ImageBack in 1994, my friend’s mother, Mary, was diagnosed with non-Hodgkin’s lymphoma, as was Jacqueline Kennedy Onassis. As one of the wealthiest women in the world, Ms. Onassis received the best conventional treatment possible, and yet she died on May 23rd, the same day as Mary’s first illegal nontoxic chemotherapy treatment. Mary’s husband was a professor, and so he was one of the first people I knew who had the internet at home. He researched thoroughly, mortgaged their house, and flew his wife to Texas, where a doctor was willing to try unconventional treatments for cancer. They worked. After the doctor was arrested and shut down, Mary flew to Bermuda to continue treatment. She also maintained a careful macrobiotic diet (plants!) and supplements. Today, she is in her eighties, still lunching with the ladies and living a happy life. Her treatment is still not approved by the FDA. Do you think she or her family cares?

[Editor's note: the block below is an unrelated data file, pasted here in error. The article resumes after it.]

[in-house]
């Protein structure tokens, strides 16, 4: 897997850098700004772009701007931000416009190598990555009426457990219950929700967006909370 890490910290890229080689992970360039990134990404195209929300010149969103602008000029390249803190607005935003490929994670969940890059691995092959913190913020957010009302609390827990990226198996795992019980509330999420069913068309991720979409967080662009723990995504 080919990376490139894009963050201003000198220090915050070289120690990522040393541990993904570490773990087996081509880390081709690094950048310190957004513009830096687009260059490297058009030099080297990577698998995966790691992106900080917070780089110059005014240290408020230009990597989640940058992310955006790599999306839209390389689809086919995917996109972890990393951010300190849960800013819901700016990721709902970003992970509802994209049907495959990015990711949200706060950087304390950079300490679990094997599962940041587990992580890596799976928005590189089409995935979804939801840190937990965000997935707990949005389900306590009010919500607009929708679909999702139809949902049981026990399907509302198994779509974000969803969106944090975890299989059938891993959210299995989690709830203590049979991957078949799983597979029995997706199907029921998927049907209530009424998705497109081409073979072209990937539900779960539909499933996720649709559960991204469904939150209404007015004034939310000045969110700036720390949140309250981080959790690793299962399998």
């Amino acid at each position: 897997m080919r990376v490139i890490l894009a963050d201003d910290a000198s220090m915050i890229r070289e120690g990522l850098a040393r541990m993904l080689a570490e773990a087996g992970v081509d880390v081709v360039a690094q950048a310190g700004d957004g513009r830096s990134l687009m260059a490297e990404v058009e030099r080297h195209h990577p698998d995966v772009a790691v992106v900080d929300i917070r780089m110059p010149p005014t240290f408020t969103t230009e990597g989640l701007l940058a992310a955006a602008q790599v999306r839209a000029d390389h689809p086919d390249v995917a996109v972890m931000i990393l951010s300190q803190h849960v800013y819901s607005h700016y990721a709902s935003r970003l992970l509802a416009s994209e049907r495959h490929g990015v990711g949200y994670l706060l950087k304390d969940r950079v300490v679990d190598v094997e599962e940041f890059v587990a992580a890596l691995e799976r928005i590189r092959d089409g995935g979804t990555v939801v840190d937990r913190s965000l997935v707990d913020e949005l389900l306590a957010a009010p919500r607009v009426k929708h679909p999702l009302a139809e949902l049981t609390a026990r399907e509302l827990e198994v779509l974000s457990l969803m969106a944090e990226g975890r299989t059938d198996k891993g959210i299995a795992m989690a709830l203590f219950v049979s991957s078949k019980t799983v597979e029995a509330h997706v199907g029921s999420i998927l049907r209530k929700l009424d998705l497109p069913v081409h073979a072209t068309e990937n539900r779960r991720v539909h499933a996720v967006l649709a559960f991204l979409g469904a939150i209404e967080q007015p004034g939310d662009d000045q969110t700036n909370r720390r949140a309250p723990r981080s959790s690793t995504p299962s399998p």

The point is that children with Dravet Syndrome do not have time for the FDA to spend decades on testing, nor do they have time to elect new legislators who will care about children without worrying about how support for medical marijuana might affect future elections. We all need to work with our current legislators. You may be surprised, as I have been, at how compassionate they are. They just need information. Call them. Write to them. These are the United States; if a child can get medicine in one state, she should be able to get it in all states. Please hurry! I don’t want my neighbors to move to Colorado.

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Information on Bertha Madras is taken from the following sources:

*Wikipedia. http://en.wikipedia.org/wiki/Bertha_Madras. Accessed on February 15, 2014.

“Medical Marijuana Reflects an Indifference to Public Health,” [a paper] by Bertha K. Madras, Ph.D.  http://www.drugfreebusiness.org/Media/documents/Reference%20Documents/Madras_Cannabis_Feb_2011.pdf Accessed on February 15, 2014.